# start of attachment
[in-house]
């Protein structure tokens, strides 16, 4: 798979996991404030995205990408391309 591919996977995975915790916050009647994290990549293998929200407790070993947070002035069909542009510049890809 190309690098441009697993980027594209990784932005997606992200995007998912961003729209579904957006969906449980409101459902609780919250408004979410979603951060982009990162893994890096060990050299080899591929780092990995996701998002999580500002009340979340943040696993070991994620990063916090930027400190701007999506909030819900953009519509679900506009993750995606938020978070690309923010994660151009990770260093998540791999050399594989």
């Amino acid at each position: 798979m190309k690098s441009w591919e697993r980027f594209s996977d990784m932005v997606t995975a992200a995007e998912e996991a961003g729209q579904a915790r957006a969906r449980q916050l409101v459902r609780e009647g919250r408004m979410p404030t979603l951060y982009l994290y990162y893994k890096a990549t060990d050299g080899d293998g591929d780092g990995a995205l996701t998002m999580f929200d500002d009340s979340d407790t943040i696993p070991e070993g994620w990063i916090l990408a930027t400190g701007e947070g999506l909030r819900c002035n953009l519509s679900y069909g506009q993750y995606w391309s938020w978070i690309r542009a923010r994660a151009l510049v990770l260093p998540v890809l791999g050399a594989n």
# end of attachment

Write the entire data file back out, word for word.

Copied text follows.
[in-house]
């Protein structure tokens, strides 16, 4: 798979996991404030995205990408391309 591919996977995975915790916050009647994290990549293998929200407790070993947070002035069909542009510049890809 190309690098441009697993980027594209990784932005997606992200995007998912961003729209579904957006969906449980409101459902609780919250408004979410979603951060982009990162893994890096060990050299080899591929780092990995996701998002999580500002009340979340943040696993070991994620990063916090930027400190701007999506909030819900953009519509679900506009993750995606938020978070690309923010994660151009990770260093998540791999050399594989």
């Amino acid at each position: 798979m190309k690098s441009w591919e697993r980027f594209s996977d990784m932005v997606t995975a992200a995007e998912e996991a961003g729209q579904a915790r957006a969906r449980q916050l409101v459902r609780e009647g919250r408004m979410p404030t979603l951060y982009l994290y990162y893994k890096a990549t060990d050299g080899d293998g591929d780092g990995a995205l996701t998002m999580f929200d500002d009340s979340d407790t943040i696993p070991e070993g994620w990063i916090l990408a930027t400190g701007e947070g999506l909030r819900c002035n953009l519509s679900y069909g506009q993750y995606w391309s938020w978070i690309r542009a923010r994660a151009l510049v990770l260093p998540v890809l791999g050399a594989n």